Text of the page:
Helena Schrader's Historical Fiction

Understanding Ourselves by Understanding the Past.


My biographical novel of Balian d'Ibelin in three parts is complete, but the saga continues. Follow me to Cyprus, where Lusignans and Ibelins struggle to put down a rebellion and establish a durable state. Watch for excerpts and updates here.

Friday, June 6, 2014

The Honorable Tradition of Historical Fiction

By the 20th Century, "Historical Fiction" had fallen into disrepute. Many people associated it with "bodice rippers" and other forms of trashy romance. It was -- and remains -- "genre fiction," and not very respected genre fiction at that.

Of course, that was largely because for all the good historical novels that were still being written, the market was flooded with far too many "bodice rippers" and "costume dramas," in which characters with modern-mentalities dressed up in fanciful costumes to prance around in worlds littered with anachronisms. For a reader unfamiliar with a particular period of history, it was difficult to distinguish between well-researched and sloppily researched novels. As a historian, I have too often picked up a book praised by reviewers for being "meticulously researched" only to encounter glaring and offensive (to a historian) errors on nearly every page. There is a great deal of trash out there masquerading as "historical" fiction!  

In the 21st Century there appears to be some gentle course correction in progress, with many serious readers recognizing that -- despite all that fake "historical" stuff -- real historical fiction based on comprehensive research and fashioned by master storytellers is a legitimate "genre." As a historian who also writes novels, I am pleased by this trend. After all, historical fiction is arguably the oldest of all the genres.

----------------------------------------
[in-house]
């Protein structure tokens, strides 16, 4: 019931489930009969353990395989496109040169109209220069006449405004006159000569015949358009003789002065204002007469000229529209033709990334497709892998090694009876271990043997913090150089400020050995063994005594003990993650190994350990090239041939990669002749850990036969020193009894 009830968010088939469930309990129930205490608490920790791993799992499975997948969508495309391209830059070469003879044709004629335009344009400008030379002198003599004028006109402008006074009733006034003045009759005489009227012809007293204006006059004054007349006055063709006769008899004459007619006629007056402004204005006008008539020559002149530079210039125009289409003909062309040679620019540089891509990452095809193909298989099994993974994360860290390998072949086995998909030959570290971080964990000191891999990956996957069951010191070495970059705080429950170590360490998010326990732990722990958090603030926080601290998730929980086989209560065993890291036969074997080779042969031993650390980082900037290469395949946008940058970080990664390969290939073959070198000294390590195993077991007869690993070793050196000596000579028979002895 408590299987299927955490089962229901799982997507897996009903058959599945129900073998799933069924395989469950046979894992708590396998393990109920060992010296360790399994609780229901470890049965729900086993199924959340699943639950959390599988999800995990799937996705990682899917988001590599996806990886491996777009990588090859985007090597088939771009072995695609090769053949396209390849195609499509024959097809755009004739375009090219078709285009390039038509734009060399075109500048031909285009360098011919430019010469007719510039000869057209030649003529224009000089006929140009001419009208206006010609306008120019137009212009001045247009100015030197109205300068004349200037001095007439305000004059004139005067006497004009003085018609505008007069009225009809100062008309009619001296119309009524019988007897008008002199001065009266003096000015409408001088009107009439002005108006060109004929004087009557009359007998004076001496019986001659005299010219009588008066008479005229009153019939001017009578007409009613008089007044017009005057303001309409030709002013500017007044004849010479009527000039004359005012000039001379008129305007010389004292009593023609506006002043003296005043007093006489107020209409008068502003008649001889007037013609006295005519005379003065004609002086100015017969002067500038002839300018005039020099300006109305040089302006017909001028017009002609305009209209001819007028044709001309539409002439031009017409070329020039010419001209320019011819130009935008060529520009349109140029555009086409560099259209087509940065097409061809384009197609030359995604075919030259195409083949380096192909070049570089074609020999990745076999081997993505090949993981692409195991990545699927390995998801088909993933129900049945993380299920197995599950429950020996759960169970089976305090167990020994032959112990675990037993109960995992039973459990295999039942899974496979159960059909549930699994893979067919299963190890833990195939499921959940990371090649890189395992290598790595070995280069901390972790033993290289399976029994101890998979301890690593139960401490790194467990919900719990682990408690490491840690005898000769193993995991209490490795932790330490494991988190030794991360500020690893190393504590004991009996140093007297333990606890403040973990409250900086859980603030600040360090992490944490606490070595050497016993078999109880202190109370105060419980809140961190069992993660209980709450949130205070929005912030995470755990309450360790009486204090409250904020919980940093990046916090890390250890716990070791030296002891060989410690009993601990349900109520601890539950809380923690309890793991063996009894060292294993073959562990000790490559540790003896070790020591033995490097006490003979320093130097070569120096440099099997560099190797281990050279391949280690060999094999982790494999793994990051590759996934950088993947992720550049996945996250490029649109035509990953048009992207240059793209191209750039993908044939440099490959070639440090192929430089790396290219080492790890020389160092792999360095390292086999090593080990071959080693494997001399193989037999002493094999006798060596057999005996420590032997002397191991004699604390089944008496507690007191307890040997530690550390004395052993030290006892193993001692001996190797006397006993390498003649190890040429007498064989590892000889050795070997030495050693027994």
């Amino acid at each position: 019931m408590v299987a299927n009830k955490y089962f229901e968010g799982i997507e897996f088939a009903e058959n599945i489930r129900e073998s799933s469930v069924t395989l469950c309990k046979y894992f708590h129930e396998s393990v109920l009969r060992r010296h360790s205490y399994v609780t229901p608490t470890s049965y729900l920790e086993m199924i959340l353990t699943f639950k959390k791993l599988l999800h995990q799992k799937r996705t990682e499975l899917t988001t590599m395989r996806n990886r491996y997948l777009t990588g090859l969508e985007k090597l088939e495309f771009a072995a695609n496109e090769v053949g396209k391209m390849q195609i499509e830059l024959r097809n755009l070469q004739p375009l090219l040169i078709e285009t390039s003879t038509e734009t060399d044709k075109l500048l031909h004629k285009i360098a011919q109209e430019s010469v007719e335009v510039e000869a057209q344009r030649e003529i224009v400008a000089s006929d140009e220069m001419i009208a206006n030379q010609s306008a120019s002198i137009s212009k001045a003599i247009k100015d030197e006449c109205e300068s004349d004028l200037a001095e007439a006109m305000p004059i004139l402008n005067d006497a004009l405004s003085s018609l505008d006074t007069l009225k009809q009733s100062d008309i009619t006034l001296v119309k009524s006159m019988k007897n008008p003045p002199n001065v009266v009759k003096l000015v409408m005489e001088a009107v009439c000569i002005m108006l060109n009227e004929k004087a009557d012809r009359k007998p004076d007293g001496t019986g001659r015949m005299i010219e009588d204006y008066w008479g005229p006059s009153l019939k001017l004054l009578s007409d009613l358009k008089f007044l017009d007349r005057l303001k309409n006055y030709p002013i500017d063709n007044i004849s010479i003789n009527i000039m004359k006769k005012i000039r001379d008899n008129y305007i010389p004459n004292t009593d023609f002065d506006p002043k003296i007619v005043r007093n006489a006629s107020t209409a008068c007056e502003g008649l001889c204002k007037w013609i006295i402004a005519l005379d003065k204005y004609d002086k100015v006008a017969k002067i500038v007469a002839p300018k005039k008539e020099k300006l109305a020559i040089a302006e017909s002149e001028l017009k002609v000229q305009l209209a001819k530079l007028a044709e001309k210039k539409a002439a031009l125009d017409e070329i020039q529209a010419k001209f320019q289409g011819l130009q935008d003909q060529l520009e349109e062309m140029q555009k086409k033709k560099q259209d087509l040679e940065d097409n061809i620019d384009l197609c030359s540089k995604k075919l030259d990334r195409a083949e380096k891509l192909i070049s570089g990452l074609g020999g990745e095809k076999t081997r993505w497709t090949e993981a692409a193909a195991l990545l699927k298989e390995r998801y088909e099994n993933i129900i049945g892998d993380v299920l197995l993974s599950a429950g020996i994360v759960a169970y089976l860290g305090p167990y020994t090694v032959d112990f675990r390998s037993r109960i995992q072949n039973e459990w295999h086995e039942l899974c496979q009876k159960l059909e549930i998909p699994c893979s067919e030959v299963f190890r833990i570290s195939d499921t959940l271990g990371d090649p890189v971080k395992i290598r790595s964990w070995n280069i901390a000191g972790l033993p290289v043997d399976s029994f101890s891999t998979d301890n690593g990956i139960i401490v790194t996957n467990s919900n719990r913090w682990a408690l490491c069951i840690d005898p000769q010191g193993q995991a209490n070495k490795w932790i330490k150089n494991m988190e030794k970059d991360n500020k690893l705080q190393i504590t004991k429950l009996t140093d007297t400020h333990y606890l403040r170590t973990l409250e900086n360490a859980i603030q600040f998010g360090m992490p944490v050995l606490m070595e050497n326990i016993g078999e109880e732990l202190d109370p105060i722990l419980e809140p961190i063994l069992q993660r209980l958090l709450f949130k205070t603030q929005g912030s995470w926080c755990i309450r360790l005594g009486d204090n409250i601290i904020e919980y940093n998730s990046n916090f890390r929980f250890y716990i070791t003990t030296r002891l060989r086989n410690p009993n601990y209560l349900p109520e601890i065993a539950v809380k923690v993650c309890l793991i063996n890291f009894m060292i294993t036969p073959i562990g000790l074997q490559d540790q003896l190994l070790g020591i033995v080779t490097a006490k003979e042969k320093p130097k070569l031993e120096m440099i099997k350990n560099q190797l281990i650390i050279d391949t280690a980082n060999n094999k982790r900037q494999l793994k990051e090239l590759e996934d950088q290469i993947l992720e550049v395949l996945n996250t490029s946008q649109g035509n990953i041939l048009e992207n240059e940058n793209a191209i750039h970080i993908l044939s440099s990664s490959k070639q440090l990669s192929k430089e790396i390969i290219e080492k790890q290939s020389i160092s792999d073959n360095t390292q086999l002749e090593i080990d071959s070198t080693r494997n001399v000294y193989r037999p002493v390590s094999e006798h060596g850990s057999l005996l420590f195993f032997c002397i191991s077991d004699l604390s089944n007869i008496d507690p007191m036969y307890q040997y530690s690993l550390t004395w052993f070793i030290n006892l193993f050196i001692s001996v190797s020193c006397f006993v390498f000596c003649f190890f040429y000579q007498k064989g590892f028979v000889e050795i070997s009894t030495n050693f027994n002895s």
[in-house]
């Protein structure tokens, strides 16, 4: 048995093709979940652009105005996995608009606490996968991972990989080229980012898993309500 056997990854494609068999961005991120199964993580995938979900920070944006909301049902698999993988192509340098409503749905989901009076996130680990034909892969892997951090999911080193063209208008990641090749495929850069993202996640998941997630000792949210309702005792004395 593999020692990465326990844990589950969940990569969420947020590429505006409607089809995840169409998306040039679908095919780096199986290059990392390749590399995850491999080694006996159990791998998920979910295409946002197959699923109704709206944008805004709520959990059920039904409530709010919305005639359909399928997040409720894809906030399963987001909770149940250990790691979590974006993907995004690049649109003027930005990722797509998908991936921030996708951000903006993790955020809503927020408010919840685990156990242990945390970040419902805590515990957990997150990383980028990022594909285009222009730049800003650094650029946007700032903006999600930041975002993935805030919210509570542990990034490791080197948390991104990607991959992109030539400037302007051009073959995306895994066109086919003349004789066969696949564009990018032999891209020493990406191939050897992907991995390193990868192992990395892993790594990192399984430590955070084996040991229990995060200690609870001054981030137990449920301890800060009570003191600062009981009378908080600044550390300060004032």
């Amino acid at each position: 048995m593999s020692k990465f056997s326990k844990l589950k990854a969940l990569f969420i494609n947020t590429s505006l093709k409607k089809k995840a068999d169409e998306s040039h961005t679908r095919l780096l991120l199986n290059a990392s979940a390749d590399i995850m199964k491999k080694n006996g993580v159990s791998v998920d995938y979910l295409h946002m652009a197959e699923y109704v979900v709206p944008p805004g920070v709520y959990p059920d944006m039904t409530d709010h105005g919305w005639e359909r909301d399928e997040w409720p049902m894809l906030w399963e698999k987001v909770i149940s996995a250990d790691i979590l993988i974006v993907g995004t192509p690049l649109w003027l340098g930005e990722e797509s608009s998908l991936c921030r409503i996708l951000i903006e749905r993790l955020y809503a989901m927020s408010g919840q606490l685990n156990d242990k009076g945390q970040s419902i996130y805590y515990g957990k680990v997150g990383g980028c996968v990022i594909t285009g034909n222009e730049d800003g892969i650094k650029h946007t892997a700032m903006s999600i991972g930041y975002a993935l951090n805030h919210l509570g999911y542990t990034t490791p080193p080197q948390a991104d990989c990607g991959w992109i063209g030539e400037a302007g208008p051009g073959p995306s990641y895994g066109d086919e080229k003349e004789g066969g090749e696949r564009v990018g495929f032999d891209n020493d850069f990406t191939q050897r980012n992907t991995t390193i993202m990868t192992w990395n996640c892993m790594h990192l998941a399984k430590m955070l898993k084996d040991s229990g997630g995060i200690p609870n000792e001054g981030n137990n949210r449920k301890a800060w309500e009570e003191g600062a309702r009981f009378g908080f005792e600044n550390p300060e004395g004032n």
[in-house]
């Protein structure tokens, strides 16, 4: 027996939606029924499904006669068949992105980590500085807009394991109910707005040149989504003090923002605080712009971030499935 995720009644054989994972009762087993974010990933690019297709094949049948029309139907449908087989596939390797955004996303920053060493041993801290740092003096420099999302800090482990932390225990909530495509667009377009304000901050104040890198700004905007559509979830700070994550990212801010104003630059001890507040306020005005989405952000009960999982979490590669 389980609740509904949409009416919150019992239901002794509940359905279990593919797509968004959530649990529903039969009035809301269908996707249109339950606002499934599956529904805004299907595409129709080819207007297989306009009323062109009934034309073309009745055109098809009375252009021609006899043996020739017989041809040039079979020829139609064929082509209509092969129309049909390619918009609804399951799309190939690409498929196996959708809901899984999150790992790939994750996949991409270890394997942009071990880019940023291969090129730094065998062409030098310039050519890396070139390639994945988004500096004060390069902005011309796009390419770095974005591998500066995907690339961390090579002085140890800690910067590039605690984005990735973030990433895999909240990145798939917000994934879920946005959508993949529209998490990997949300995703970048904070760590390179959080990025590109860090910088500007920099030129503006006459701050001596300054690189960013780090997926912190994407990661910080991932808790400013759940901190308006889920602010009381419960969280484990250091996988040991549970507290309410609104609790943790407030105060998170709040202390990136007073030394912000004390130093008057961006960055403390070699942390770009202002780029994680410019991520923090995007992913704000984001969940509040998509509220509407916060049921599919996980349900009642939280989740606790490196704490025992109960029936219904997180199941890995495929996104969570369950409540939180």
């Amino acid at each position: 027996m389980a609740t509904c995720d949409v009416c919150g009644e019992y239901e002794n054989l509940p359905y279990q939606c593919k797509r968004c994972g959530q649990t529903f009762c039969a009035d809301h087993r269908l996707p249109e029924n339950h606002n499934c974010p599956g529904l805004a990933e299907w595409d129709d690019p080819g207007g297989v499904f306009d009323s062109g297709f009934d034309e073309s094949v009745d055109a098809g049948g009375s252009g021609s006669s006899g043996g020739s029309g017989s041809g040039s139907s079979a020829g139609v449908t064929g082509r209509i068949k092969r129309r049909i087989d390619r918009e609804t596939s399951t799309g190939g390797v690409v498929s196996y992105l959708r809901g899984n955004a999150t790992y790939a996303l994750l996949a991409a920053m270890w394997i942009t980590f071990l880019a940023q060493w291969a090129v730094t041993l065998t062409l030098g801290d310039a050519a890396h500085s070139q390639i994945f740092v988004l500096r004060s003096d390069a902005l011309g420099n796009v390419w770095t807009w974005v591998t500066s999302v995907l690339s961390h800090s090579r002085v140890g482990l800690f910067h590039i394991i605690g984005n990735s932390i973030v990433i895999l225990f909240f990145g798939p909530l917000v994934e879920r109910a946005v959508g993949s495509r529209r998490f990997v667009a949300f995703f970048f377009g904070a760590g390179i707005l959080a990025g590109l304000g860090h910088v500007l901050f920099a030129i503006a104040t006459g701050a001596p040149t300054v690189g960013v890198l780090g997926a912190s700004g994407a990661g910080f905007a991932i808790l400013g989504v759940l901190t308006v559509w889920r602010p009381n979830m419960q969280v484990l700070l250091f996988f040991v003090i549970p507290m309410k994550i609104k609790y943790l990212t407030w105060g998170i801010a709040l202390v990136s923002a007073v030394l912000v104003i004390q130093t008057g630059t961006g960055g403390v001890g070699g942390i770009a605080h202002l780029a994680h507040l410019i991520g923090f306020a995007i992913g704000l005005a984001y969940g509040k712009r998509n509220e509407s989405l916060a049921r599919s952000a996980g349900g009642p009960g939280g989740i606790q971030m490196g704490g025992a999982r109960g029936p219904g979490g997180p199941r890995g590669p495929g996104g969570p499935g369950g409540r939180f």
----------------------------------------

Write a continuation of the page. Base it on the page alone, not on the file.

What, after all, was the Iliad if not historical fiction? It was developed hundreds of years after the events it describes and intended to make those events comprehensible to contemporary audiences. Admittedly, for years it was dismissed as "pure fiction" but ever since Heinrich Schliemann uncovered the archaeological remains of the "fabled towers of Troy" -- and subsequent archaeologists have established that it was sacked and burnt etc. it is clear that the Iliad was not "pure" fiction but rather historical fiction.  Thus the modern, Western tradition of literature starts with a (magnificent!) work of historical fiction. 

Other examples of literary masterpieces that fall into the "genre" of historical fiction are, of course, Shakespeare's Histories (including great works like Hamlet and Henry V), War and Peace by Tolstoy, and Margret Mitchell's Gone with the Wind. Admittedly, Shakespeare wasn't a great historian, but the quality of his writing makes up for that deficiency!  Tolstoy and Mitchell, on the other hand, were meticulous in their research, albeit many today will find Mitchell's point of view politically incorrect.

Modern historical novelists ought to keep in mind that unlike our colleagues writing vampire stories, steamboat punk and even science fiction, which are all relatively new inventions, we are following in the (very large) footprints of some truly great authors. We have a tradition to maintain -- and if we do it right, recognition will (hopefully) follow.







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